Discomfort in response to questions and shares about feelings and emotions is not limited to people strange to circling. It happens in our circling. It happens with experienced circlers!

What do we do?

I think the answer is what I’ve already mentioned: build trust. And. Let go of any attachments to actually achieving emotional intimacy with the other, completely. This means you may not get the emotional intimacy you desire with the person and you are really ok with that.

We can build trust by repeatedly accepting the person with what they choose to share. We can accelerate this building of trust by appreciating the person for who they are and what they’re choosing to share! Appreciating! That’s a lot more than just accepting, though I’d wager acceptance alone will go all the way to building trust. But imagine appreciating a person and how much more they would feel safe and open.

The importance of the repetition of acceptance and appreciation cannot be overstated. A single moment of resistance, or reciprocal anger and hurt, on our part can destroy a lot of trust. Maybe even all that has been built thus far. These moments of resistance or anger can reinforce an idea that “yeah, that person’s got problems.” or “still got problems” or “I don’t feel safe… just like I knew I would.”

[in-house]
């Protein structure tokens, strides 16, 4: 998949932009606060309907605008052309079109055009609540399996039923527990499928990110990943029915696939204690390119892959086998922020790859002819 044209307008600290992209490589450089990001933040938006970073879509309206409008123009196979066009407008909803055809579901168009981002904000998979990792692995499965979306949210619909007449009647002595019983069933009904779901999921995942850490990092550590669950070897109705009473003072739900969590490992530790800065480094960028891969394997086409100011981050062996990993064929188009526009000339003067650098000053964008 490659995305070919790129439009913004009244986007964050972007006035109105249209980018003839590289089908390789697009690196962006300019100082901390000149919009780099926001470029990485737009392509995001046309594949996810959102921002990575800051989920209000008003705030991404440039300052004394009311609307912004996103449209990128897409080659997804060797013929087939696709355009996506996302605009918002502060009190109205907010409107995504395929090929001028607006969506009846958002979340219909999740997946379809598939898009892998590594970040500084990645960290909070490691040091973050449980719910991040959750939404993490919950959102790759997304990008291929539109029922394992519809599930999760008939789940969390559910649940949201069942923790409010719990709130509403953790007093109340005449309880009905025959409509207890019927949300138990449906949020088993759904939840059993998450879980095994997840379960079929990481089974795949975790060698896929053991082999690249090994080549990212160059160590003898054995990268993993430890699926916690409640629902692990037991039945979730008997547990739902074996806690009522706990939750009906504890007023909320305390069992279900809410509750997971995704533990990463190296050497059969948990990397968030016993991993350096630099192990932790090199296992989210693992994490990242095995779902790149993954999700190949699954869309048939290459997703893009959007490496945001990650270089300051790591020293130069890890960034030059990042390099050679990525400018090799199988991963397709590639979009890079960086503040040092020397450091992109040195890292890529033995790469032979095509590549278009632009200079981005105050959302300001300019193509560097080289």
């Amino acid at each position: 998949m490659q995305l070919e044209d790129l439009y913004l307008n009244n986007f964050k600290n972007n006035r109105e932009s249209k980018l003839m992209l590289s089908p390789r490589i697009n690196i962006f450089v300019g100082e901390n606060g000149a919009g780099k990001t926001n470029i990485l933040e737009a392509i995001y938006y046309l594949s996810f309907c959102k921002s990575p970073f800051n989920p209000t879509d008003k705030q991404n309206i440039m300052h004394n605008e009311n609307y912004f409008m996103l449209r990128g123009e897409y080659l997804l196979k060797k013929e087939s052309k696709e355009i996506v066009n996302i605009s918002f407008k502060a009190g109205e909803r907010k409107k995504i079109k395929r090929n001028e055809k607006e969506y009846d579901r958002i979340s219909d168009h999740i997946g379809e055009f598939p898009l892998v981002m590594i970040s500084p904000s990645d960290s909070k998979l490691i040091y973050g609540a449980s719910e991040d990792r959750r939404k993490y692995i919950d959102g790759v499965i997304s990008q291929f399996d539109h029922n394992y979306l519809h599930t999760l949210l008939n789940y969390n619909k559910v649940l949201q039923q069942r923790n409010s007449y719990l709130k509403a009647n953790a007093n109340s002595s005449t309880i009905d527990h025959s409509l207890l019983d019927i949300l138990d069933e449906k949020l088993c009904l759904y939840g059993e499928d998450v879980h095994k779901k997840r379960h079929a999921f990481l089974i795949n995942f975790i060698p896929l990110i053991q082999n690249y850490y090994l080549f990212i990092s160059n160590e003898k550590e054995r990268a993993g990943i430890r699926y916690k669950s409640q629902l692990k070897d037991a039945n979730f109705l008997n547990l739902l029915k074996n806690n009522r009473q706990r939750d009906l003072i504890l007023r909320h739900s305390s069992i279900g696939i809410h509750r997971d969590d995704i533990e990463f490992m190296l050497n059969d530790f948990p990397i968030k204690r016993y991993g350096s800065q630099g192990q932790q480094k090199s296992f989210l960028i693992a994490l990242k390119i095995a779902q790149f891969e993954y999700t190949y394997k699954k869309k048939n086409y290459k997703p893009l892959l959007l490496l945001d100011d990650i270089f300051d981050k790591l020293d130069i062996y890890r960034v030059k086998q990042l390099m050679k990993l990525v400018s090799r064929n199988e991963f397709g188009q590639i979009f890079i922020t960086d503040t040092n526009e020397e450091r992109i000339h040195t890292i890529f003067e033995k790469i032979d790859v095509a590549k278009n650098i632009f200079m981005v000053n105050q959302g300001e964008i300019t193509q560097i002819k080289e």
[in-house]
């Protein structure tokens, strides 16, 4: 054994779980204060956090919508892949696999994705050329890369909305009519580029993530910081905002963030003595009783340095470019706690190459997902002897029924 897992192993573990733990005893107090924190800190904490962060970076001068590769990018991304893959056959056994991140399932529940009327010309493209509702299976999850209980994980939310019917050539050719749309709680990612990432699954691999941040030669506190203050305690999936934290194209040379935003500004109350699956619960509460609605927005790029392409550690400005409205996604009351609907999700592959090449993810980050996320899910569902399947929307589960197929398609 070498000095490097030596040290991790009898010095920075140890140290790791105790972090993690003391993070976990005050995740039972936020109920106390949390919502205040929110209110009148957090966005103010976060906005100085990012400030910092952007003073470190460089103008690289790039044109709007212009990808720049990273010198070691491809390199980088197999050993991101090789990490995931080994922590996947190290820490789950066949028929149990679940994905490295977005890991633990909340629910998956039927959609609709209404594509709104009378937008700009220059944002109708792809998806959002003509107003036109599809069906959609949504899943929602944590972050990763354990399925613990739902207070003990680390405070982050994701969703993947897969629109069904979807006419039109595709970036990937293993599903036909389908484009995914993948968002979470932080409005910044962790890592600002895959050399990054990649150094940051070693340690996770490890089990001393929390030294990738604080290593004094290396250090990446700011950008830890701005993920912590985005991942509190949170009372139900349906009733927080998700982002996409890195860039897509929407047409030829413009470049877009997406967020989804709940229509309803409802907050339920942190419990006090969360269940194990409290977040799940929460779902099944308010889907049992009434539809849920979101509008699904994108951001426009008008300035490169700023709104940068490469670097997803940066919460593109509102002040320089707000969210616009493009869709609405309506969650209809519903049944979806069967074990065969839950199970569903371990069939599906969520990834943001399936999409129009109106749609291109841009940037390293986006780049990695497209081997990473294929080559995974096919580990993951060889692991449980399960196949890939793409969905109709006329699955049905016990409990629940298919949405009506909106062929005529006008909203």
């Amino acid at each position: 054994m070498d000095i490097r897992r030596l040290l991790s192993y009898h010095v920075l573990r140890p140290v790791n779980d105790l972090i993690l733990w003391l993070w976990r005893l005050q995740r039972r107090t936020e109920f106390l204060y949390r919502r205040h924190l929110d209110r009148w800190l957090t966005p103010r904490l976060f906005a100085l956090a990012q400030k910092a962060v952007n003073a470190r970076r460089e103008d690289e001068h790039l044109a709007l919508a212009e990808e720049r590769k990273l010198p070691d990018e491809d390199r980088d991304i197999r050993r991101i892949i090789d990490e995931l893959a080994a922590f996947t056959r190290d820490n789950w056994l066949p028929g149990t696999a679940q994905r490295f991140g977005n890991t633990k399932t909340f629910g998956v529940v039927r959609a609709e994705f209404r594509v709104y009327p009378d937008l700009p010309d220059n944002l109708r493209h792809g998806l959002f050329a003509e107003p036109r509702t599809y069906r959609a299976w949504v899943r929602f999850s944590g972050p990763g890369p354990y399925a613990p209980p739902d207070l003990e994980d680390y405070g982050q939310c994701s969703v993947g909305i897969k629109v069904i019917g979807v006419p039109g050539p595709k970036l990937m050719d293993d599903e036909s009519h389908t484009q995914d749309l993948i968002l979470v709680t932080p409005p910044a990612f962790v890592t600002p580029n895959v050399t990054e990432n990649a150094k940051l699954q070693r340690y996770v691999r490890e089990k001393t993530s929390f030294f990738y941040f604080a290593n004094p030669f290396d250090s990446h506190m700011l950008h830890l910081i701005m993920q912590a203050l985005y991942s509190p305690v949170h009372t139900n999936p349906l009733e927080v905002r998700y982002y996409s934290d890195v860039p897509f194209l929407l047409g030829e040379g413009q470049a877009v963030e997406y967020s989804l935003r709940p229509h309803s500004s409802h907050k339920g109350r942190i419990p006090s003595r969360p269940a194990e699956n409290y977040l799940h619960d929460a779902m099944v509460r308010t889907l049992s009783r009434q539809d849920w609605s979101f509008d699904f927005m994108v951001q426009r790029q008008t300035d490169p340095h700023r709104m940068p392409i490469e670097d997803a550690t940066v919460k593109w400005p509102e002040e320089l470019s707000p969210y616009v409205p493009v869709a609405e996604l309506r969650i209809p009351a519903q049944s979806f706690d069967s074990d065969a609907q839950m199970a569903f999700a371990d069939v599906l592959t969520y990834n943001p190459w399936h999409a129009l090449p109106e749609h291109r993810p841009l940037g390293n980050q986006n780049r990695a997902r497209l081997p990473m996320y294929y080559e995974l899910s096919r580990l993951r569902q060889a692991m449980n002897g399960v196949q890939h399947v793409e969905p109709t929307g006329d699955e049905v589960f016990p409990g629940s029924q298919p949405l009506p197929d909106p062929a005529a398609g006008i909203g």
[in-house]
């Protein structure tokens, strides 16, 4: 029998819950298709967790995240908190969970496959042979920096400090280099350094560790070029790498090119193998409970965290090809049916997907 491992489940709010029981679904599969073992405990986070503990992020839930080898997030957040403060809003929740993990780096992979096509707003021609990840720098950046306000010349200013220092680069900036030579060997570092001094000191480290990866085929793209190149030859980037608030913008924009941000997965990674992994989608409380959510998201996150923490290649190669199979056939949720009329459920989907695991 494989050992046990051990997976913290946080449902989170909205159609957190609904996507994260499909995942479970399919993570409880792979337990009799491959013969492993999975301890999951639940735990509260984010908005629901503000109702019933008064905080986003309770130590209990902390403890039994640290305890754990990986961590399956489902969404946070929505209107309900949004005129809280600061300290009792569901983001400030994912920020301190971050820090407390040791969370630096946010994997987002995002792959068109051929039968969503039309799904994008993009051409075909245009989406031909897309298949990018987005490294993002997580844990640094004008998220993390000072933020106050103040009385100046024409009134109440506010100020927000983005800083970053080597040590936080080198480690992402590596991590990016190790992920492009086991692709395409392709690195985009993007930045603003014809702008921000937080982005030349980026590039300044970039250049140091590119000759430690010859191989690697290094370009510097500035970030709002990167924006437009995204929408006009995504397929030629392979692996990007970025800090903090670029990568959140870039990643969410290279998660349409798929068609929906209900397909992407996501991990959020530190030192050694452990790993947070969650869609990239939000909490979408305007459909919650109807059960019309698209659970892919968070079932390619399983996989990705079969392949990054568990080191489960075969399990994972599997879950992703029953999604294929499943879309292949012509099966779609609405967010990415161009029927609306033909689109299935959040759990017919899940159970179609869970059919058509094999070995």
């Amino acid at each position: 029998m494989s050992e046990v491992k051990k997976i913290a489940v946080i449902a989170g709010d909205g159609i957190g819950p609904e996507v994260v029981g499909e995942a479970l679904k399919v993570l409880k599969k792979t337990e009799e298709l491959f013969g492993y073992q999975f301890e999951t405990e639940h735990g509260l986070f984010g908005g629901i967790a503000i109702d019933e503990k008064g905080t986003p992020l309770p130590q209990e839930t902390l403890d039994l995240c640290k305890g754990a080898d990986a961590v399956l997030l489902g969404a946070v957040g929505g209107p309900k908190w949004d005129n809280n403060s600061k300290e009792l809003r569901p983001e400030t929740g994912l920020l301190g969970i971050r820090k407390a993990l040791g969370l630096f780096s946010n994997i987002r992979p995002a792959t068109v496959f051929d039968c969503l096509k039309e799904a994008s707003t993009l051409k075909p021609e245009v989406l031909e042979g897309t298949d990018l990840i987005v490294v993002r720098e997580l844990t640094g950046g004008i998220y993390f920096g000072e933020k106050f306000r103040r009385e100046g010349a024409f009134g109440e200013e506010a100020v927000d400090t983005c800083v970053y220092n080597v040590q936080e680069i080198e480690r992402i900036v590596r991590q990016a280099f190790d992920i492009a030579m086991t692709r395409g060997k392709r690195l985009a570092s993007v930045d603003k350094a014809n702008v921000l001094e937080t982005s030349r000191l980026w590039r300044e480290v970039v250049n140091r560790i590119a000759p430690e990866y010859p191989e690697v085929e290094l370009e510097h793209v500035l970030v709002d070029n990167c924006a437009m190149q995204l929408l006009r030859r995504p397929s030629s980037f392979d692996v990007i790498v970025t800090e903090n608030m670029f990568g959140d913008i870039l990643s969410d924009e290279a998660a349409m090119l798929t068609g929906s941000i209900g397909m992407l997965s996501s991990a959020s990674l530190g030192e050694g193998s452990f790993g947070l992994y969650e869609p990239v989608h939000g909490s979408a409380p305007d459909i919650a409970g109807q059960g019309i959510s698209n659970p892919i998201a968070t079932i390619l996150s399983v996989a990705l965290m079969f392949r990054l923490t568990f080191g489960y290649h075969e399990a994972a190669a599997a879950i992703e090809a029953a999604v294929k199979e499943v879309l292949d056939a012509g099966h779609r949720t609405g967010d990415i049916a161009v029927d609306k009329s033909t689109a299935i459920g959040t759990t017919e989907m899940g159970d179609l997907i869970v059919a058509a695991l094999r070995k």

Let me give a more specific example: small talk. What if all the person is comfortable talking about is the weather. Can you really appreciate them while they talk about the weather? Can you even enjoy them while they talk about the weather? Why not? What isn’t there to enjoy by experiencing another person talk about the weather? What resistance is in me, or you, that doesn’t want this to happen?

How about we take out the content… what isn’t to enjoy about seeing another person’s face as they look at you and hearing their voice as they speak? We can drop the content as the primary thing we are aware of (without completely ignoring it or dismissing it) and pay attention to the living being before us that is engaging with us and even desires to engage with us! What a beautiful gift! Talk to me about the weather! Please!

I believe then, the secret is to see and experience the being in front of us. Allow the content to just occupy a small part of our awareness. Enjoy, appreciate, and accept.

The Last Step